Erica curviflora var. curviflora is a spectacular and widespread species occurring throughout the fynbos region and as far-east as Grahamstown. It is easily recognizable as a tall species presenting large numbers of very showy, curved, tubular flowers producing spectacular displays of colour near streams and along rivers.
Erica curviflora is an erect, woody shrub growing up to 1.6 m tall. It arises from a strong woody stem and produces thin, willowy, but erect branches and fine, soft foliage. The foliage colour varies from a distinctive grey-green, predominantly in dry fynbos areas on inland mountains such as the Cedarberg and Waboomsberg east of Ceres, to lush green in wetter areas. The flowers are curved and tubular, 20–30 mm long, and vary in colour from yellow and orange to dark red. There is a lovely variety, Erica curviflora var. diffusa, from the Akkedisberg, in the Overberg, with luminous, yellow flowers brushed with orange on top. The flowers are hairy in the south-western Cape, but become non-hairy or glabrous in the eastern part of its range. This species flowers throughout the year depending upon locality and the age of the plant.
Erica curviflora is a common species and therefore listed as Least Concern. Least Concern means it is not regarded as threatened.
Distribution and habitat
Erica curviflora is widely distributed from the mountains near Vanrhynsdorp in the north to the Cape Peninsula and as far east as Grahamstown. It occurs along streams, river banks and in isolated seepages on inland fynbos mountains and on fynbos mountains and lowlands near the coast. Further east beyond the fynbos region it is found on mountains growing in soils derived from quartzitic rock.
Erica curviflora loves water and therefore is found growing in dense communities along the banks of streams and rivers and in seepages predominantly in fynbos areas.
Derivation of name and historical aspects
The name is derived from the Latin word, 'curvus' which means curved, referring to the curved tubular flowers.
Erica curviflora is a fynbos species occurring over a wide range of habitats including the drier inland mountain ranges, relatively moist mountains and lowlands close to the coast. Its altitude range varies from about 1500 m to sea level. It grows well even in the relatively harsh, hotter conditions found on inland mountain ranges providing that it has consistent access to groundwater. In dry areas dense stands of this species colonize banks of streams and rivers forming ribbons of colour during the flowering season. It grows in nutrient-poor and sandy soils. This species flowers throughout the year depending upon locality and age of the population. It i s pollinated by sunbirds and probably also long-tongued flies.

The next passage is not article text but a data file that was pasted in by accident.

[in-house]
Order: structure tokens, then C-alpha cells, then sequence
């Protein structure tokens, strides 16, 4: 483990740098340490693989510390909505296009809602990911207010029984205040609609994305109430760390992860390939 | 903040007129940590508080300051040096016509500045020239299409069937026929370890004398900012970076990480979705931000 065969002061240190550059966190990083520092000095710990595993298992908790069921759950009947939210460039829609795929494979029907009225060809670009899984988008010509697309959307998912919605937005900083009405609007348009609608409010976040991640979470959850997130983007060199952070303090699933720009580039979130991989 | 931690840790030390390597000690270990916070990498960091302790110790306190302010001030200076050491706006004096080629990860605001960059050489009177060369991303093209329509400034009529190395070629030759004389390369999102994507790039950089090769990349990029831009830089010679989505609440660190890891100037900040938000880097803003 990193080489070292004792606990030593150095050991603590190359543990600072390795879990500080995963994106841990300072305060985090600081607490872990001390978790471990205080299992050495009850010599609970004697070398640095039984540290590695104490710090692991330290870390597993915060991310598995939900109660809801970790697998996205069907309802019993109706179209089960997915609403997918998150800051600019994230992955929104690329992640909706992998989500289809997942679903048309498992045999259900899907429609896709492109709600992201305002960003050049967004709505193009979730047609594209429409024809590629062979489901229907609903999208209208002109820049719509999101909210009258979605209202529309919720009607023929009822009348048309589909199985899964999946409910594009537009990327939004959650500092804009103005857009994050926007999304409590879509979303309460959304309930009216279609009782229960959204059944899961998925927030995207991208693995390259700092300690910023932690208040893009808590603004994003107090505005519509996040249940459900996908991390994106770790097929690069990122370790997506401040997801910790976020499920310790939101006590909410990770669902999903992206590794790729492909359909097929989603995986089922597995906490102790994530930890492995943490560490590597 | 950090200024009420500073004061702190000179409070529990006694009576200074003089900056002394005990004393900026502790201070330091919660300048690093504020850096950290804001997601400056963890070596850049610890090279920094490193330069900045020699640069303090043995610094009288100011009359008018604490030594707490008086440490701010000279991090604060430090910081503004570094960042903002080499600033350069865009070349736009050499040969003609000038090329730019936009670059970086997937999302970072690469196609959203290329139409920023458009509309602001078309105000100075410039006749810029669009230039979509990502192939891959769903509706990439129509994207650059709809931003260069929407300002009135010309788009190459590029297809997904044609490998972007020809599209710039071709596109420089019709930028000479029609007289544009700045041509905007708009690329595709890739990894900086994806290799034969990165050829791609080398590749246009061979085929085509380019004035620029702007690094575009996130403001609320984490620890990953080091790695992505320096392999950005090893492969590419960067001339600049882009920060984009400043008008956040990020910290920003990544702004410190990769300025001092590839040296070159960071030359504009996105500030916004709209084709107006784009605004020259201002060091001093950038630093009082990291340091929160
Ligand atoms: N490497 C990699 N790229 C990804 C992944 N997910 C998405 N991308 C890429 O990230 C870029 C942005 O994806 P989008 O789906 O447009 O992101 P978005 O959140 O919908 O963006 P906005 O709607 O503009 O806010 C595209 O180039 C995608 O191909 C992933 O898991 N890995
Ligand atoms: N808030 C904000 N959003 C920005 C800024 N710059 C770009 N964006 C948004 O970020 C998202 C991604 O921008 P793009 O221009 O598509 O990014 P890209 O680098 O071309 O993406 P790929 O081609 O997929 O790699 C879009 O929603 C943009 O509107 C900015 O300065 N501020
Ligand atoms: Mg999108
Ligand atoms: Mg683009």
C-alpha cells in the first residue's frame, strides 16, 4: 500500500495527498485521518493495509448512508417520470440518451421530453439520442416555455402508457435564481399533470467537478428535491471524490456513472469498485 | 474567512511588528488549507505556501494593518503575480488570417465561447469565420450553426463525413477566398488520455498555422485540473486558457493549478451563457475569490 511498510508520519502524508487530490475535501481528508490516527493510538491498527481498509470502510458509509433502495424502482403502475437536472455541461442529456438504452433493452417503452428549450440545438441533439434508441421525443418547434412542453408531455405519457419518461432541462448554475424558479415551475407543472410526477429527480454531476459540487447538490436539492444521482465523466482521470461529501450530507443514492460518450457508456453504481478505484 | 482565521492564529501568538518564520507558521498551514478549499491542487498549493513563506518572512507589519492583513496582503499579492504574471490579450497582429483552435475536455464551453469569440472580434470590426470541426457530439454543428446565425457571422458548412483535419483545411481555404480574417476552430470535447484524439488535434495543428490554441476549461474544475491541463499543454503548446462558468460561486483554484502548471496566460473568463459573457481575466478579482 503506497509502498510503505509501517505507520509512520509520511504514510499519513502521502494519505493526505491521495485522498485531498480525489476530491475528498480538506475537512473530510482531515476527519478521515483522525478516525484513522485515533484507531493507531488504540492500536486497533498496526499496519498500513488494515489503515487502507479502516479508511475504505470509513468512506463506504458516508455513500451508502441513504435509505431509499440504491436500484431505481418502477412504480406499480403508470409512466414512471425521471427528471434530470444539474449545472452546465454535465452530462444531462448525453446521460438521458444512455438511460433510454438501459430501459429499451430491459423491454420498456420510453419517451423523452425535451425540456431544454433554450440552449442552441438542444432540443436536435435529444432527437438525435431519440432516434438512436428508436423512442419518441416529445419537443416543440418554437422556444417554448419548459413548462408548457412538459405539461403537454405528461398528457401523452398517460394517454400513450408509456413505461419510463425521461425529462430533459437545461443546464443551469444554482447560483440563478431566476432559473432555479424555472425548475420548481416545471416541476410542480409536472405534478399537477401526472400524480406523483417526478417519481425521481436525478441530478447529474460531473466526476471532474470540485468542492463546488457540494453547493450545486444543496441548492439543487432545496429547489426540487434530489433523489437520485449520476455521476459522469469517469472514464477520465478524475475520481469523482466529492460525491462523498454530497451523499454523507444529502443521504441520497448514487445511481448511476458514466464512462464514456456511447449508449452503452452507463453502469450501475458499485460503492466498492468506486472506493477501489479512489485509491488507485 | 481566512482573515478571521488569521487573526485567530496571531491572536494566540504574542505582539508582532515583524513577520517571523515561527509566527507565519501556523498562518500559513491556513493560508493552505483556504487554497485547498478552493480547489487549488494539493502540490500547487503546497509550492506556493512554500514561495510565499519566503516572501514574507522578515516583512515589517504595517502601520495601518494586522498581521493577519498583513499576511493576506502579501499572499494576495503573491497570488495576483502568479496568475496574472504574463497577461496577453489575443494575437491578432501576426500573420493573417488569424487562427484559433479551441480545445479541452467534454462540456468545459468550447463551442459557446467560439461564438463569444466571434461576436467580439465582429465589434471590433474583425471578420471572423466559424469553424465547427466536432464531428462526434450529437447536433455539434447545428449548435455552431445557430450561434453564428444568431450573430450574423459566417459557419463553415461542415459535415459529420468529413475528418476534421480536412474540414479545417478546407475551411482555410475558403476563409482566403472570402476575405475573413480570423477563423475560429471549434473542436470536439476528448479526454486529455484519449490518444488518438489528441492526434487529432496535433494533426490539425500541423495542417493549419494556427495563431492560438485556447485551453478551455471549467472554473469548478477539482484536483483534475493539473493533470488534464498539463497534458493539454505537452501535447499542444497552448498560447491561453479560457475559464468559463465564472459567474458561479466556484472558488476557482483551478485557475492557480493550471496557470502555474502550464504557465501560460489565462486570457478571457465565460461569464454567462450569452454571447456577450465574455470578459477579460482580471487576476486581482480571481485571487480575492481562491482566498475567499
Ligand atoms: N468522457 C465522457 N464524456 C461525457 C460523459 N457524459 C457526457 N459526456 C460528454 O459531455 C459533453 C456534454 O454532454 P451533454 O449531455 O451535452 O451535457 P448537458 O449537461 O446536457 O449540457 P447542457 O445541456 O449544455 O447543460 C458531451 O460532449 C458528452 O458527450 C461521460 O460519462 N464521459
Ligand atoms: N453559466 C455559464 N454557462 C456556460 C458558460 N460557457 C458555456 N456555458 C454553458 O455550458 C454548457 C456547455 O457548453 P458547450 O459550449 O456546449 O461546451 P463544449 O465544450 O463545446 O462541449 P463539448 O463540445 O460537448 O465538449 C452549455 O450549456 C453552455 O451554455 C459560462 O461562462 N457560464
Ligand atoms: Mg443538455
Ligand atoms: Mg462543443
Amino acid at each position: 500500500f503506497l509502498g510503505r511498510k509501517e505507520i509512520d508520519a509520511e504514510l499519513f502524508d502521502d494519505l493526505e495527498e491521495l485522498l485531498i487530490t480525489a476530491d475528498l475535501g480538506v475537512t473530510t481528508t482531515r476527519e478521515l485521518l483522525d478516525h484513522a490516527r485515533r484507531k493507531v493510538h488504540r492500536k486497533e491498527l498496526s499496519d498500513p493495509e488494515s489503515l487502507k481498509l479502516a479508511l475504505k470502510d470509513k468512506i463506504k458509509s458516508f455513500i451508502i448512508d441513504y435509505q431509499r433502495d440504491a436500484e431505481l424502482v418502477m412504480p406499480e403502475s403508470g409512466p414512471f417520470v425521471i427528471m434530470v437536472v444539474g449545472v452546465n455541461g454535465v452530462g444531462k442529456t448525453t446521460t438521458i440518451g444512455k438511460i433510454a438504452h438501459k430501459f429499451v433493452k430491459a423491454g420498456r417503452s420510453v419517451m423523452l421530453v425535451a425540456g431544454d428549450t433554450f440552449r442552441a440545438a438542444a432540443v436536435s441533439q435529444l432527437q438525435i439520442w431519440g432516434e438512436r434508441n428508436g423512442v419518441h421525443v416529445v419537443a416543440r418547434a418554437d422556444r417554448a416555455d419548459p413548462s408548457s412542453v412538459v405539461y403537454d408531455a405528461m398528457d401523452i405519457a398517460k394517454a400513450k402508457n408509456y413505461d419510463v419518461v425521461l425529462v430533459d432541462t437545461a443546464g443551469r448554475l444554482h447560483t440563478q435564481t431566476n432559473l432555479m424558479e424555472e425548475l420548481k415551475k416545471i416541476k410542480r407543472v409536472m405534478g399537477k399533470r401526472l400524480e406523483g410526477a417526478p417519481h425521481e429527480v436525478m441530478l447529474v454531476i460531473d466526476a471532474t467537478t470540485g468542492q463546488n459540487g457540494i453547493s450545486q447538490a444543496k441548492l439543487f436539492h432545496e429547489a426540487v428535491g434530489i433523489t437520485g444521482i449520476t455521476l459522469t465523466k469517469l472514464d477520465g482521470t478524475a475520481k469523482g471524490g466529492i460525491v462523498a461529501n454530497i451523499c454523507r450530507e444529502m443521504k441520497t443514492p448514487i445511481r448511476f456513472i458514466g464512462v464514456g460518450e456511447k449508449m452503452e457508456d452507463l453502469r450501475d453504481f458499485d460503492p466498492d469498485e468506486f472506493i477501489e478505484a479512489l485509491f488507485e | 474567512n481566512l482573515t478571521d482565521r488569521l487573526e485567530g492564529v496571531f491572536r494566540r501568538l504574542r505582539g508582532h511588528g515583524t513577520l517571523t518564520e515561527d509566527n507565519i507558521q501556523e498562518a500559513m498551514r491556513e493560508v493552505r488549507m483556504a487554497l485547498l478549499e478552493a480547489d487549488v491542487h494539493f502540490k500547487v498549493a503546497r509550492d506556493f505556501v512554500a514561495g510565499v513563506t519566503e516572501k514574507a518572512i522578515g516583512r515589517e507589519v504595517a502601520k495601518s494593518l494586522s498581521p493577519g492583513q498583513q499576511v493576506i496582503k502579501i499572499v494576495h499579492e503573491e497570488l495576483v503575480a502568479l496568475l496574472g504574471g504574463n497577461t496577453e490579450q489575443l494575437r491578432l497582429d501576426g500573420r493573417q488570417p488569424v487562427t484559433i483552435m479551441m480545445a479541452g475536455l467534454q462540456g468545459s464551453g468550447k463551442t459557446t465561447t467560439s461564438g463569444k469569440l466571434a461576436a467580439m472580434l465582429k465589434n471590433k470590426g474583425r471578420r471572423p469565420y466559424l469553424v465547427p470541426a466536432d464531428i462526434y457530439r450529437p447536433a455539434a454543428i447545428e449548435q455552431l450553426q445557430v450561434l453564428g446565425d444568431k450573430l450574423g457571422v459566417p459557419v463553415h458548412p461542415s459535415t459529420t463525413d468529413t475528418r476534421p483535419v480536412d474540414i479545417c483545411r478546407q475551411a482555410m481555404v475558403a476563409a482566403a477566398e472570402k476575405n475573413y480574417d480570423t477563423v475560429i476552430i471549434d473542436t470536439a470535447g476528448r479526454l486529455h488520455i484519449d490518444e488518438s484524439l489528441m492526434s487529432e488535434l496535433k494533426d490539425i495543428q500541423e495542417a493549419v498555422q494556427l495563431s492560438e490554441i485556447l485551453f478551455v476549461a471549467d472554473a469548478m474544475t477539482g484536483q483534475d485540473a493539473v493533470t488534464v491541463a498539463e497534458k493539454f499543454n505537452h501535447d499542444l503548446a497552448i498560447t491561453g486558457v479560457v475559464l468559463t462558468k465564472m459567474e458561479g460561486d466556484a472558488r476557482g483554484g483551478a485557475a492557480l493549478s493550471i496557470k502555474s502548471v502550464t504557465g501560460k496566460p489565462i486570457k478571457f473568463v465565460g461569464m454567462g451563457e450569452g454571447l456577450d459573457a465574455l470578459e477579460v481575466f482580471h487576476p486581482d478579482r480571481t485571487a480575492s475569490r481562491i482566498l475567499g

Uses and cultural aspects
Erica curviflora is a very beautiful subject and is often used as a cut flower and is a fairly reliable species in the garden, provided it is well watered. It is easy to grow in pots.
Growing Erica curviflora
It grows well in Mediterranean gardens where it is not subject to frost. This species performs best when planted in well-drained garden beds, in rockeries on sloping ground, terraces, drainage gullies or embankments and with other fynbos plants. Those lucky enough to have a stream or seepage area in their garden should try this Erica. It prefers warm, sunny, well ventilated positions and must be given regular doses of water in summer. Companion plants may include other ericas, buchus, brunias, and restios.
It grows well in pots where it should be treated as any other average easy-to-grow Erica species. Plant this Erica in a medium-sized container in a suitable, well-drained growing medium. Fynbos planting medium is made up of a combination of equal parts composted pine bark or pine needles and river sand. A little (20%) loam may also be added. It is a tall-growing species, so regular pruning is recommended to keep the plants well branched and compact. Plants that are pruned are more presentable, last longer and produce more flowers.
Erica plants are adapted to living in poor soils. Nevertheless, they should be regularly fed with low concentrations of diluted organic liquid or small amounts of organic pellet fertilizers.
It is propagated vegetatively by rooting fresh semi-hardwood tip or heel cuttings. Cuttings are rooted in multi-trays on heated benches under mist spray. Cuttings are rooted in autumn or spring in a rooting medium of equal parts bark and polystyrene chips. A semi-hardwood rooting hormone is used to aid the rooting process.
This species grows easily from seed when subjected to smoke treatment and sown in well-drained, acidic, sandy soil. Seed is normally sown from late summer into autumn, i.e. March to May.
References and further reading
- Goldblatt, P. & Manning, J.C. 2000. Cape Plants. A conspectus of the Cape Flora of South Africa. Strelitzia 9. National Botanical Institute, Pretoria and Missouri Botanical Garden Press.
- Oliver, E.G.H. & Oliver, I.M. 2002. The genus Erica (Ericaceae) in southern Africa: taxonomic notes 1. Bothalia 32,1: 37–61.
- Schumann, D. (Dolf) & Kirsten, G (Gerard) 1992. Ericas of South Africa. Fernwood Press, Vlaeberg, Cape Town.
Kirstenbosch National Botanical Garden